Yeah. I really feel you on that. I feel like it’s important for us to allow ourselves to be wrong. Having that openness within our communities reinforces our culture of like respect and inclusion and intentionality around that in the little things, these intentional acts of communication and small interactions every day creates a more inclusive culture.

Noami:

So let’s dig a little bit deeper into those interactions you brought up. How has your experience of inclusivity as an Afro LatinX person been different from your experience as a gender non-conforming person and maybe where you have seen tensions between those two communities?

Bree:

So my grandparents, bless them, love them. My grandmother is Guatemalan. She’s delightful. My little abuela. I love her so much, but she and my grandfather don’t really like, know that I’m non-binary and that’s just like a thing that I’m not even going to broach with them. One, because they’re old at two, because it is a very strong, NO. They’re not even have a deep Catholic variety that is sometimes the case. But yeah, it’s a big, no. Yeah, no. I mean, it’s funny because my grandpa, like during the riots that followed the George Floyd murder, you know, he was like watching people, burn police stations and stuff. And he was like, that serves them right, that’s what they get, you know? And so he’s very like on board, but there are just some things that don’t work. And that’s true of a lot of my family. My mom, bless her. She wants to be supportive, but she gives me the old, you know, Oh, you got to give me time. And it’s like, girl, Jackie, you got 10 minutes. Like, I don’t know, figure it out. They. It’s not hard. And the thing is, my mom knows, like I’ve told her, like, we’ve talked about it. And she was like, yeah, that makes sense. Absolutely. I get you. I support that. And like, she’s trying like, she’ll comment on my Facebook stuff. And she’ll like, make sure that she calls me her child. And I’m like, thanks, babe. Like, I love you A for effort, mom. But like, if I see her IRL, I think it’s the, like she sees me. She’s like, Nope, that’s, that’s a girl. That’s my daughter. There are titties there, obviously, duh. And I’m like, Jackie, that’s not really like, you have to, you have to know, you have to go further.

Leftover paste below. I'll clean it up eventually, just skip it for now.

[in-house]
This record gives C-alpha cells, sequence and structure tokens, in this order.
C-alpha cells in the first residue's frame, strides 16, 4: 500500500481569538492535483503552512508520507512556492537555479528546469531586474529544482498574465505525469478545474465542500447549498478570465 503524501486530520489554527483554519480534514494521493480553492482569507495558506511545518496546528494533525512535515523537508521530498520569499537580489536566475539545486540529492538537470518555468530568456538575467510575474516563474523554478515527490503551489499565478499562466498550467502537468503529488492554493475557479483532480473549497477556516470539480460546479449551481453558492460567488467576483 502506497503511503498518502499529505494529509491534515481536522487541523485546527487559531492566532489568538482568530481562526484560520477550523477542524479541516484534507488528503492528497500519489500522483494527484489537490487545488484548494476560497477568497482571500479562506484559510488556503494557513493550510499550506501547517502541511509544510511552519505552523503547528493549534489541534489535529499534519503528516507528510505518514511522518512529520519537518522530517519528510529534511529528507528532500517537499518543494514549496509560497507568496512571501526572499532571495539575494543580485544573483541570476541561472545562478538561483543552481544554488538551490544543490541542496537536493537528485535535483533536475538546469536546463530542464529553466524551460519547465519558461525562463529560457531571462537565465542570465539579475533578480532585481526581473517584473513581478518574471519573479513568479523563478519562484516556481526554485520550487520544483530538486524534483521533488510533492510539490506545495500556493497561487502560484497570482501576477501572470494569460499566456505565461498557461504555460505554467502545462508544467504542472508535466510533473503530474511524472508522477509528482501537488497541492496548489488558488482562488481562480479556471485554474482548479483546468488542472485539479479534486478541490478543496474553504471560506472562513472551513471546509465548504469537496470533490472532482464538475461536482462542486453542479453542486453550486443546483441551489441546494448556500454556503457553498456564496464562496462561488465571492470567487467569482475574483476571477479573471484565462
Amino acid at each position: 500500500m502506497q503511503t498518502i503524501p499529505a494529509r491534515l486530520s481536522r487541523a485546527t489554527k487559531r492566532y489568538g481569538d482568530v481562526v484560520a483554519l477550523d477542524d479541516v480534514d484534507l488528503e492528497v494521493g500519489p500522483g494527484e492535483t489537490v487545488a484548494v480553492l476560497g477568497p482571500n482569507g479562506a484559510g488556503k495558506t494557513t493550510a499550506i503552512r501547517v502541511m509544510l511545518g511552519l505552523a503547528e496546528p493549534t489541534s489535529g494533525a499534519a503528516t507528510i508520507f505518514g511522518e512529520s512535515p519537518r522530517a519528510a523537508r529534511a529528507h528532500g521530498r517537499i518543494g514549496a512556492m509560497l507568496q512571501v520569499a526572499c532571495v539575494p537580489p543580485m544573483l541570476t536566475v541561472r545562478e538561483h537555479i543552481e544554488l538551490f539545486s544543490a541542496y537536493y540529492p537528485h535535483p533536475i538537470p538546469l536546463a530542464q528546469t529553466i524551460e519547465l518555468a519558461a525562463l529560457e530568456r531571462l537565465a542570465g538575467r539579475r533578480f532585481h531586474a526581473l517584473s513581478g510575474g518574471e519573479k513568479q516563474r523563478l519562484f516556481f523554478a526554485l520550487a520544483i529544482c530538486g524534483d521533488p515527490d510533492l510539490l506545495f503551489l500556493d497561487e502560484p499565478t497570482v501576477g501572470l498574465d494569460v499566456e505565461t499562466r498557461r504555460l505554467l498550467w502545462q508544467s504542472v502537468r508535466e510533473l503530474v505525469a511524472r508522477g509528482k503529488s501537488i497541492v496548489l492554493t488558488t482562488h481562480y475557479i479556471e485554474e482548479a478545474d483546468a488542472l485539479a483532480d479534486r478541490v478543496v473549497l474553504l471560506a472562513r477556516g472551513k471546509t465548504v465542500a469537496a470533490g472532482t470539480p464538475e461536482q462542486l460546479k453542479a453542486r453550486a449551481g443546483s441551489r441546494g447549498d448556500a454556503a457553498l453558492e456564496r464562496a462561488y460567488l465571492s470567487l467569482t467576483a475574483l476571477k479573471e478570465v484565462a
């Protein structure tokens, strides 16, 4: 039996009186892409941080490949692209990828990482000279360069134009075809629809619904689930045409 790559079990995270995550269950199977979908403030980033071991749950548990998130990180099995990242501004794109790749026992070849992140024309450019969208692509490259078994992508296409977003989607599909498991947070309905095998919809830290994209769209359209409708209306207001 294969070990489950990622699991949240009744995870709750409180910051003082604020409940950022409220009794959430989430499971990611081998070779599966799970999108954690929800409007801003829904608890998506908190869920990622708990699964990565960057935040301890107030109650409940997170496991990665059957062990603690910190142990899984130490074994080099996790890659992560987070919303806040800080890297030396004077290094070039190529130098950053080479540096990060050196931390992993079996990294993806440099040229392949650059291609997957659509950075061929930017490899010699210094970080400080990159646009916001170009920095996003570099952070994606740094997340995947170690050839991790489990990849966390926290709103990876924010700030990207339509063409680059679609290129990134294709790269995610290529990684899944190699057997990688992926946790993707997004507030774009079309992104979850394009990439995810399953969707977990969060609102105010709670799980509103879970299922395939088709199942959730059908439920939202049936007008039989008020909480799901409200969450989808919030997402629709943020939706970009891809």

Bree:

But then like we go to Queer spaces and sometimes, you know, we have like white Queer friends who will invite us to places, Gilly and I, and we’ll go. And it’s just like, these maybe don’t feel like the most safe places for me to be right now. Or it’s like, they’re organizing matching outfits to go to a Black Lives Matter protest. And you’re like, honey, I can’t, I can’t do it. I’m sorry. It’s just not serious enough. And that, of course isn’t indicative of like of everybody, but it’s common enough that like multiple people have talked about it and we see it. And even like, non-profits at a bigger organizational level, there are so many instances. I think Gilly had an experience with a trans health legal nonprofit over the summer. And eventually it came out that they were incredibly racist and like, he was like, yeah, I know. I knew cause I was there and it’s just, it sucks that there’s that division, but it is. And it is a thing. And so again, I come back to intentional inclusivity as a radical act because clearly the opposite is so rampant. We need to be doing something else. And I think that if the thing that we do is the direct opposite, then what’s the harm, you know, like we already see where it’s getting us where this assumed inclusion is going for us. It’s not really doing too much.